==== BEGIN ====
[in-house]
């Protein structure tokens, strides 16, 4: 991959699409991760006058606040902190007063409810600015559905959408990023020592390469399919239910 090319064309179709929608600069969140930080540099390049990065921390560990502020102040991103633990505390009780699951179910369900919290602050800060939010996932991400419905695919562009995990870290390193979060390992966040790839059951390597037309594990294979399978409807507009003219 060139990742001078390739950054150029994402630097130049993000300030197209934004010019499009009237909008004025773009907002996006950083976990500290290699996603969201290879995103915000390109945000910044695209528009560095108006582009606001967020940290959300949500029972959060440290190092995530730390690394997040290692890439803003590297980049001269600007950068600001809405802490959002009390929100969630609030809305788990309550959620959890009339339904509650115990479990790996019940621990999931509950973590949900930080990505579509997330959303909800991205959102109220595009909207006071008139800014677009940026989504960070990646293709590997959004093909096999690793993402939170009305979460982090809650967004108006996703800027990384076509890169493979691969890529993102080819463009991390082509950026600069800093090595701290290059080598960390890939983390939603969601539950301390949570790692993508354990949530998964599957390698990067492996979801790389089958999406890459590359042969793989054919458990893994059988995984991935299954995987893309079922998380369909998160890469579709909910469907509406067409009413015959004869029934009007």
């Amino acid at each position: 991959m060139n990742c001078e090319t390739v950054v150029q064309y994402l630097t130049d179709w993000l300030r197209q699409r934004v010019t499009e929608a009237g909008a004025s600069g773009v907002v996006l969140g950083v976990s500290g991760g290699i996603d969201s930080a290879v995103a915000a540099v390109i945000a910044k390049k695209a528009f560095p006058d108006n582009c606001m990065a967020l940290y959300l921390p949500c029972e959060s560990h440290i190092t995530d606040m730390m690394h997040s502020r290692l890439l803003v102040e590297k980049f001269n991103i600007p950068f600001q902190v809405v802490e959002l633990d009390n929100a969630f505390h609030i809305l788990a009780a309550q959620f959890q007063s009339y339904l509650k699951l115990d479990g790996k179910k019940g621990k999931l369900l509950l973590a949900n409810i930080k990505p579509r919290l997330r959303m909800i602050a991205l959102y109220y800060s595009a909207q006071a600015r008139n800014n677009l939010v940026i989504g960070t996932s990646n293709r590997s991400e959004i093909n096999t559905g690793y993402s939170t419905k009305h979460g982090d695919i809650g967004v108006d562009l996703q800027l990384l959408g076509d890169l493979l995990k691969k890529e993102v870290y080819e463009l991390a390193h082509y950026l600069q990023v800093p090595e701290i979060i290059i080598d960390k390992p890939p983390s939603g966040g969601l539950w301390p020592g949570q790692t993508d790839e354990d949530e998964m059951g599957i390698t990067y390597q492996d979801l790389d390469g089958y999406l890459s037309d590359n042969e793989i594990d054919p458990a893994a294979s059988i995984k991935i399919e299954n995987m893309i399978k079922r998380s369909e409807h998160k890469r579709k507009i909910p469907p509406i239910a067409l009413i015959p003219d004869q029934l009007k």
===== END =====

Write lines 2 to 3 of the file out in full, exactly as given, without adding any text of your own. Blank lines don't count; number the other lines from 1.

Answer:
């Protein structure tokens, strides 16, 4: 991959699409991760006058606040902190007063409810600015559905959408990023020592390469399919239910 090319064309179709929608600069969140930080540099390049990065921390560990502020102040991103633990505390009780699951179910369900919290602050800060939010996932991400419905695919562009995990870290390193979060390992966040790839059951390597037309594990294979399978409807507009003219 060139990742001078390739950054150029994402630097130049993000300030197209934004010019499009009237909008004025773009907002996006950083976990500290290699996603969201290879995103915000390109945000910044695209528009560095108006582009606001967020940290959300949500029972959060440290190092995530730390690394997040290692890439803003590297980049001269600007950068600001809405802490959002009390929100969630609030809305788990309550959620959890009339339904509650115990479990790996019940621990999931509950973590949900930080990505579509997330959303909800991205959102109220595009909207006071008139800014677009940026989504960070990646293709590997959004093909096999690793993402939170009305979460982090809650967004108006996703800027990384076509890169493979691969890529993102080819463009991390082509950026600069800093090595701290290059080598960390890939983390939603969601539950301390949570790692993508354990949530998964599957390698990067492996979801790389089958999406890459590359042969793989054919458990893994059988995984991935299954995987893309079922998380369909998160890469579709909910469907509406067409009413015959004869029934009007």
């Amino acid at each position: 991959m060139n990742c001078e090319t390739v950054v150029q064309y994402l630097t130049d179709w993000l300030r197209q699409r934004v010019t499009e929608a009237g909008a004025s600069g773009v907002v996006l969140g950083v976990s500290g991760g290699i996603d969201s930080a290879v995103a915000a540099v390109i945000a910044k390049k695209a528009f560095p006058d108006n582009c606001m990065a967020l940290y959300l921390p949500c029972e959060s560990h440290i190092t995530d606040m730390m690394h997040s502020r290692l890439l803003v102040e590297k980049f001269n991103i600007p950068f600001q902190v809405v802490e959002l633990d009390n929100a969630f505390h609030i809305l788990a009780a309550q959620f959890q007063s009339y339904l509650k699951l115990d479990g790996k179910k019940g621990k999931l369900l509950l973590a949900n409810i930080k990505p579509r919290l997330r959303m909800i602050a991205l959102y109220y800060s595009a909207q006071a600015r008139n800014n677009l939010v940026i989504g960070t996932s990646n293709r590997s991400e959004i093909n096999t559905g690793y993402s939170t419905k009305h979460g982090d695919i809650g967004v108006d562009l996703q800027l990384l959408g076509d890169l493979l995990k691969k890529e993102v870290y080819e463009l991390a390193h082509y950026l600069q990023v800093p090595e701290i979060i290059i080598d960390k390992p890939p983390s939603g966040g969601l539950w301390p020592g949570q790692t993508d790839e354990d949530e998964m059951g599957i390698t990067y390597q492996d979801l790389d390469g089958y999406l890459s037309d590359n042969e793989i594990d054919p458990a893994a294979s059988i995984k991935i399919e299954n995987m893309i399978k079922r998380s369909e409807h998160k890469r579709k507009i909910p469907p509406i239910a067409l009413i015959p003219d004869q029934l009007k």